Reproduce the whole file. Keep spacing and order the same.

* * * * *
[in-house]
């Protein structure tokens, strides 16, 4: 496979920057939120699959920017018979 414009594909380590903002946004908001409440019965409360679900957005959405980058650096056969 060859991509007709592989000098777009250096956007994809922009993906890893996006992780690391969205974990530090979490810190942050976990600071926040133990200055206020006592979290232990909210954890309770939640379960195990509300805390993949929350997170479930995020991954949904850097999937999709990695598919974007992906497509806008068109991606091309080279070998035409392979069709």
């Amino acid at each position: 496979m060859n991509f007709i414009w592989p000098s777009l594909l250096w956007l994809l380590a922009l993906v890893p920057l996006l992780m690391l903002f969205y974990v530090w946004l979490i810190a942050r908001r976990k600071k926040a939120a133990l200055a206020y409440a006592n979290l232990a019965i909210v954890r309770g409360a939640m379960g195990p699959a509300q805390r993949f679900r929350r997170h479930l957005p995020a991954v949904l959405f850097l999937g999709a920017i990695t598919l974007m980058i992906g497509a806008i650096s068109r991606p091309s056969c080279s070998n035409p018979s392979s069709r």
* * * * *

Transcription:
[in-house]
């Protein structure tokens, strides 16, 4: 496979920057939120699959920017018979 414009594909380590903002946004908001409440019965409360679900957005959405980058650096056969 060859991509007709592989000098777009250096956007994809922009993906890893996006992780690391969205974990530090979490810190942050976990600071926040133990200055206020006592979290232990909210954890309770939640379960195990509300805390993949929350997170479930995020991954949904850097999937999709990695598919974007992906497509806008068109991606091309080279070998035409392979069709």
């Amino acid at each position: 496979m060859n991509f007709i414009w592989p000098s777009l594909l250096w956007l994809l380590a922009l993906v890893p920057l996006l992780m690391l903002f969205y974990v530090w946004l979490i810190a942050r908001r976990k600071k926040a939120a133990l200055a206020y409440a006592n979290l232990a019965i909210v954890r309770g409360a939640m379960g195990p699959a509300q805390r993949f679900r929350r997170h479930l957005p995020a991954v949904l959405f850097l999937g999709a920017i990695t598919l974007m980058i992906g497509a806008i650096s068109r991606p091309s056969c080279s070998n035409p018979s392979s069709r």